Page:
One day I was re-reading Pavel’s Enter The Kettlebell, and then when I set it down…I looked at the cover with an idea: “I wonder if I could do that with a steel mace in the other hand?” So I went into the gym, gave it go, and it was ridiculously hard. Even though I was swinging & catching both the steel mace & kettlebell at the same — my hands were absolutely confused when to grip all the sudden because of their different shapes. However, the next week I was practicing it again and naturally evolved into the Snatch & Catch (demo below). So then I thought, “this is too good NOT to put in my next ebook” and is exactly what I did recently releasing GADA Swing Volume 2. However, when I create crazy movements like this I want to put into an ebook — I have to think about breaking it down piece by piece so a beginner will NOT swing a steel mace into their face and go see dentist as result. So I came up with 10 levels to build up to the Berserker Snatch & Catch (calling a steel mace & kettlebell combo exercise “Berserker” just sounds right).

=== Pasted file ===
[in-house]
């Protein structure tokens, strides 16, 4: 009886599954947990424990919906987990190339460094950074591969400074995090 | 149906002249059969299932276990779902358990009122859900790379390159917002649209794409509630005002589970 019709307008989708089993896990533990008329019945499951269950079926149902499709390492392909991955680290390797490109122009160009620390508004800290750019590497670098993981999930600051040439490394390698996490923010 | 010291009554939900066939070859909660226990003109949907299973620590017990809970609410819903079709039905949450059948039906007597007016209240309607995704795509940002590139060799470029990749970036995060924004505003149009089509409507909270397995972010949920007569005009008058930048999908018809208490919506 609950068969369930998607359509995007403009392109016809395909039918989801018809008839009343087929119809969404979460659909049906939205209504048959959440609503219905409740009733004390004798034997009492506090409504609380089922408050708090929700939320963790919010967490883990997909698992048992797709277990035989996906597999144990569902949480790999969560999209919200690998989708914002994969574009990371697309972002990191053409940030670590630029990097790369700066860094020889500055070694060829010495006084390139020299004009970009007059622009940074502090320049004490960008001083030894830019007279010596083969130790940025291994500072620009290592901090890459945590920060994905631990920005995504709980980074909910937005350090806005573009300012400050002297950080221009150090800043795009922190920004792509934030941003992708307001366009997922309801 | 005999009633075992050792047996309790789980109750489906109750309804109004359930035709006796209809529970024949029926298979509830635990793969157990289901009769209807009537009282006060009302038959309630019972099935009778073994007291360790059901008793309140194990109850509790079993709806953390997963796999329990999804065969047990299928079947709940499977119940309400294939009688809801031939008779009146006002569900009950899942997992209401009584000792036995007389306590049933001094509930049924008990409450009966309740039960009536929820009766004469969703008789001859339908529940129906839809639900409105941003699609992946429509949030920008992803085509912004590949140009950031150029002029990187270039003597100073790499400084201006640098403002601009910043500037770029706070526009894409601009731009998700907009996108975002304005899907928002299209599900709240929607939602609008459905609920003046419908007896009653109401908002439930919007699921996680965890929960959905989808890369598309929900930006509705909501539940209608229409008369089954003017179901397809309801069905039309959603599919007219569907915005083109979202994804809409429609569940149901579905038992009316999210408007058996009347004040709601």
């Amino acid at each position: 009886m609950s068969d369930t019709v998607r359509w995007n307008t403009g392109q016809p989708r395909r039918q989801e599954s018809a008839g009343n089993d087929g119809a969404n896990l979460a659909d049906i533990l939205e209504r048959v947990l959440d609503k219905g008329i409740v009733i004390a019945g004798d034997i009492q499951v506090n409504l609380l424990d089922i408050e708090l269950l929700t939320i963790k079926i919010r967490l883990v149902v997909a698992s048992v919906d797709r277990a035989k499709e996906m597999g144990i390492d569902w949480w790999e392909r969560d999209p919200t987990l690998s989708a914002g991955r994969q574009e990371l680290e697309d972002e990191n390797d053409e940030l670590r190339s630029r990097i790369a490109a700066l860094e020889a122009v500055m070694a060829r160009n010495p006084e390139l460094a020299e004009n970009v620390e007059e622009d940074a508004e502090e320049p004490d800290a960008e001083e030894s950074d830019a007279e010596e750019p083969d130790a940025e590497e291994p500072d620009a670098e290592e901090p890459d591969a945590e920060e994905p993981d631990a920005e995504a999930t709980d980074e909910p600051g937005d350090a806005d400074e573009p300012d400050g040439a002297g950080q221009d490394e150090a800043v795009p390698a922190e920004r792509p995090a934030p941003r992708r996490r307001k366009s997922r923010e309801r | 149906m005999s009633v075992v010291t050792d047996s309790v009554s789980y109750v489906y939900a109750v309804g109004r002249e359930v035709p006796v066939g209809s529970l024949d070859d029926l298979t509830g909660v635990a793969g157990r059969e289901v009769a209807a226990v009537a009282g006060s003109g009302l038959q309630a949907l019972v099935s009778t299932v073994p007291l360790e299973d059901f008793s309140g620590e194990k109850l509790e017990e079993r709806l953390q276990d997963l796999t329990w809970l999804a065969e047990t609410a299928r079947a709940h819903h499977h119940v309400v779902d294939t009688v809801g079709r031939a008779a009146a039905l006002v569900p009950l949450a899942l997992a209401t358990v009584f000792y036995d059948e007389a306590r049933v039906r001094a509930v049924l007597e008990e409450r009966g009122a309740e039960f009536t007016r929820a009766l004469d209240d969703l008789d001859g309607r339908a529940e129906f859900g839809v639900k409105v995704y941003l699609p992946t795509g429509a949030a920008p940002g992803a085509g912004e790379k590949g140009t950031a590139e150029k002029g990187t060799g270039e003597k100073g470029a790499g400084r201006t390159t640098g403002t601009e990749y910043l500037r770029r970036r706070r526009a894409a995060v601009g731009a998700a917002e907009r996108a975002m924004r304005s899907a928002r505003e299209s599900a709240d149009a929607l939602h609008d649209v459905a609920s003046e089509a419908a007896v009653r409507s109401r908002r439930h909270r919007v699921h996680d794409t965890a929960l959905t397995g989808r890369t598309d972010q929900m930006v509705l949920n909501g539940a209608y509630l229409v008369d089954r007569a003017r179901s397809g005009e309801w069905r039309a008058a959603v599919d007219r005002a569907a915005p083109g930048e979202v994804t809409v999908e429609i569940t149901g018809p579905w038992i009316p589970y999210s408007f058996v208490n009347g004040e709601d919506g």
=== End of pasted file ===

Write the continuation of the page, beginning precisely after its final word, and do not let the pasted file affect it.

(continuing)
So I wanted to give you guys of a pure example of HOW MY ebooks are formatted with hyperlinked video content. “Free ebooks” in my opinion are cheap scams to get your email address and have the depth of a small pamphlet (with no video content). Trust me, my free Youtube videos and articles provide 10x more info than any “free ebook” you’ve seen online. The Joker famously states in The Dark Knight, “if you’re good at something…NEVER do it for free.” So I’m putting my money where my mouth is and showing you I not only demo everything with solid technique, but have tutorials as well to give even more detail on essential techniques. Demo format is what you saw in the first video above. It’s quick 1 minute video with me voicing over the exercise with captions and different camera angles getting straight to the point. I currently have a (unlisted) video library of 700+ demos like that for all my ebook workout programs so you’re not confused what do. Tutorial format is me talking to the camera like I’m there with you. It’s longer than 5 to 10 minutes and I’m NOT talking like its a boring lecture. Its all hands on, and sometimes when I’m editing these tutorial videos…I have no idea myself HOW I’m talking and demoing at the same time.